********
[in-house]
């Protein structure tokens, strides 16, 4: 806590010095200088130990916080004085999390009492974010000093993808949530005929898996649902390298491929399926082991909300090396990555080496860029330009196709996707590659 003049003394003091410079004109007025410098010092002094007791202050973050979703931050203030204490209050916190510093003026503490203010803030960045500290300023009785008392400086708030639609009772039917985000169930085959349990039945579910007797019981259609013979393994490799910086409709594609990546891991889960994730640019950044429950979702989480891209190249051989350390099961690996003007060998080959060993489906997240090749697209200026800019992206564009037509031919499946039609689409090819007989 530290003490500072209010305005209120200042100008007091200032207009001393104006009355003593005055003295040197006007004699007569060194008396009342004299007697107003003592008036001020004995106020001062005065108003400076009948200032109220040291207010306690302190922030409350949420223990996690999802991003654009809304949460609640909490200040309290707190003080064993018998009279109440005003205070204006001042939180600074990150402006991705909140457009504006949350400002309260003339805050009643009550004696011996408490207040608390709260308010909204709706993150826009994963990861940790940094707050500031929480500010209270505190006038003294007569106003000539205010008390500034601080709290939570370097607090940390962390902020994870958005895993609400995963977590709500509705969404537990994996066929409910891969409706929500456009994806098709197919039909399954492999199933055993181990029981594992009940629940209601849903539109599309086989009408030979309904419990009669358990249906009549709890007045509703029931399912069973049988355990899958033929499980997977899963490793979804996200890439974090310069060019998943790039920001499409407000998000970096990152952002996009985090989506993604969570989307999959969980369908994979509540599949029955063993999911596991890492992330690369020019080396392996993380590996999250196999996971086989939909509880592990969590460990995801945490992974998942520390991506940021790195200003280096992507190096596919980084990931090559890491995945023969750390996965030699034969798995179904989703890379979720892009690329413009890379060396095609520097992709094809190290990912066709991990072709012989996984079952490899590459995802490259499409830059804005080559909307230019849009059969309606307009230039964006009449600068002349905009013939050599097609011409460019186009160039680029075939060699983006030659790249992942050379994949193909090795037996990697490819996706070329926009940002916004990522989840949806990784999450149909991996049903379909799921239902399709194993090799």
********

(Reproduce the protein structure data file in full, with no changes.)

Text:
[in-house]
């Protein structure tokens, strides 16, 4: 806590010095200088130990916080004085999390009492974010000093993808949530005929898996649902390298491929399926082991909300090396990555080496860029330009196709996707590659 003049003394003091410079004109007025410098010092002094007791202050973050979703931050203030204490209050916190510093003026503490203010803030960045500290300023009785008392400086708030639609009772039917985000169930085959349990039945579910007797019981259609013979393994490799910086409709594609990546891991889960994730640019950044429950979702989480891209190249051989350390099961690996003007060998080959060993489906997240090749697209200026800019992206564009037509031919499946039609689409090819007989 530290003490500072209010305005209120200042100008007091200032207009001393104006009355003593005055003295040197006007004699007569060194008396009342004299007697107003003592008036001020004995106020001062005065108003400076009948200032109220040291207010306690302190922030409350949420223990996690999802991003654009809304949460609640909490200040309290707190003080064993018998009279109440005003205070204006001042939180600074990150402006991705909140457009504006949350400002309260003339805050009643009550004696011996408490207040608390709260308010909204709706993150826009994963990861940790940094707050500031929480500010209270505190006038003294007569106003000539205010008390500034601080709290939570370097607090940390962390902020994870958005895993609400995963977590709500509705969404537990994996066929409910891969409706929500456009994806098709197919039909399954492999199933055993181990029981594992009940629940209601849903539109599309086989009408030979309904419990009669358990249906009549709890007045509703029931399912069973049988355990899958033929499980997977899963490793979804996200890439974090310069060019998943790039920001499409407000998000970096990152952002996009985090989506993604969570989307999959969980369908994979509540599949029955063993999911596991890492992330690369020019080396392996993380590996999250196999996971086989939909509880592990969590460990995801945490992974998942520390991506940021790195200003280096992507190096596919980084990931090559890491995945023969750390996965030699034969798995179904989703890379979720892009690329413009890379060396095609520097992709094809190290990912066709991990072709012989996984079952490899590459995802490259499409830059804005080559909307230019849009059969309606307009230039964006009449600068002349905009013939050599097609011409460019186009160039680029075939060699983006030659790249992942050379994949193909090795037996990697490819996706070329926009940002916004990522989840949806990784999450149909991996049903379909799921239902399709194993090799």